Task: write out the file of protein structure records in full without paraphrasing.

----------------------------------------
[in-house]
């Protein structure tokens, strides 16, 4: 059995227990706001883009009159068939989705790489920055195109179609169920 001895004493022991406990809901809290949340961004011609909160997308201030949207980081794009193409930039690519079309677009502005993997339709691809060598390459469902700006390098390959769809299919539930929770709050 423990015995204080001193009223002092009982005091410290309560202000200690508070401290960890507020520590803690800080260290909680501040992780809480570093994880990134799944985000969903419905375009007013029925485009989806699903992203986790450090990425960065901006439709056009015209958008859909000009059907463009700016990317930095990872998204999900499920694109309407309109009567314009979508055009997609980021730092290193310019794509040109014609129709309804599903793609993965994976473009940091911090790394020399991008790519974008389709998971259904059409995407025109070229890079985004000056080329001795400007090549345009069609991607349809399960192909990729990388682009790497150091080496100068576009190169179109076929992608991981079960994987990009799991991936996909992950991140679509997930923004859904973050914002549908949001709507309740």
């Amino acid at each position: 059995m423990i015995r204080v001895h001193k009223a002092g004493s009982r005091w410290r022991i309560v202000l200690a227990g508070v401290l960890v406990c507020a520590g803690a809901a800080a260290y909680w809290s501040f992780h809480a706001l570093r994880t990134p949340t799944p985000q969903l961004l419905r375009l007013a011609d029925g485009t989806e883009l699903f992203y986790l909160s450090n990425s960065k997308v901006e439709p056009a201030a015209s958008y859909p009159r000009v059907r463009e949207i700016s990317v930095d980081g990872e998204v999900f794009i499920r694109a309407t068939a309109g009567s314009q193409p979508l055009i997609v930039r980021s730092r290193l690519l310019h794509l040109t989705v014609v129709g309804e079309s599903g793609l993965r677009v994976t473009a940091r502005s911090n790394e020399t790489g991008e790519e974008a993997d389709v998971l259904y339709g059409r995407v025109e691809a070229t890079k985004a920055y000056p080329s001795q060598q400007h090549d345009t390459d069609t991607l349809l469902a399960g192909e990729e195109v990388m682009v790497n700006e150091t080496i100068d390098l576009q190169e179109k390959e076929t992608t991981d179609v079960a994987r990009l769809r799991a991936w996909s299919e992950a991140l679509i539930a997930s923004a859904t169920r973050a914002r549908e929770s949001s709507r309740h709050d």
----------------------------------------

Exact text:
[in-house]
């Protein structure tokens, strides 16, 4: 059995227990706001883009009159068939989705790489920055195109179609169920 001895004493022991406990809901809290949340961004011609909160997308201030949207980081794009193409930039690519079309677009502005993997339709691809060598390459469902700006390098390959769809299919539930929770709050 423990015995204080001193009223002092009982005091410290309560202000200690508070401290960890507020520590803690800080260290909680501040992780809480570093994880990134799944985000969903419905375009007013029925485009989806699903992203986790450090990425960065901006439709056009015209958008859909000009059907463009700016990317930095990872998204999900499920694109309407309109009567314009979508055009997609980021730092290193310019794509040109014609129709309804599903793609993965994976473009940091911090790394020399991008790519974008389709998971259904059409995407025109070229890079985004000056080329001795400007090549345009069609991607349809399960192909990729990388682009790497150091080496100068576009190169179109076929992608991981079960994987990009799991991936996909992950991140679509997930923004859904973050914002549908949001709507309740």
């Amino acid at each position: 059995m423990i015995r204080v001895h001193k009223a002092g004493s009982r005091w410290r022991i309560v202000l200690a227990g508070v401290l960890v406990c507020a520590g803690a809901a800080a260290y909680w809290s501040f992780h809480a706001l570093r994880t990134p949340t799944p985000q969903l961004l419905r375009l007013a011609d029925g485009t989806e883009l699903f992203y986790l909160s450090n990425s960065k997308v901006e439709p056009a201030a015209s958008y859909p009159r000009v059907r463009e949207i700016s990317v930095d980081g990872e998204v999900f794009i499920r694109a309407t068939a309109g009567s314009q193409p979508l055009i997609v930039r980021s730092r290193l690519l310019h794509l040109t989705v014609v129709g309804e079309s599903g793609l993965r677009v994976t473009a940091r502005s911090n790394e020399t790489g991008e790519e974008a993997d389709v998971l259904y339709g059409r995407v025109e691809a070229t890079k985004a920055y000056p080329s001795q060598q400007h090549d345009t390459d069609t991607l349809l469902a399960g192909e990729e195109v990388m682009v790497n700006e150091t080496i100068d390098l576009q190169e179109k390959e076929t992608t991981d179609v079960a994987r990009l769809r799991a991936w996909s299919e992950a991140l679509i539930a997930s923004a859904t169920r973050a914002r549908e929770s949001s709507r309740h709050d």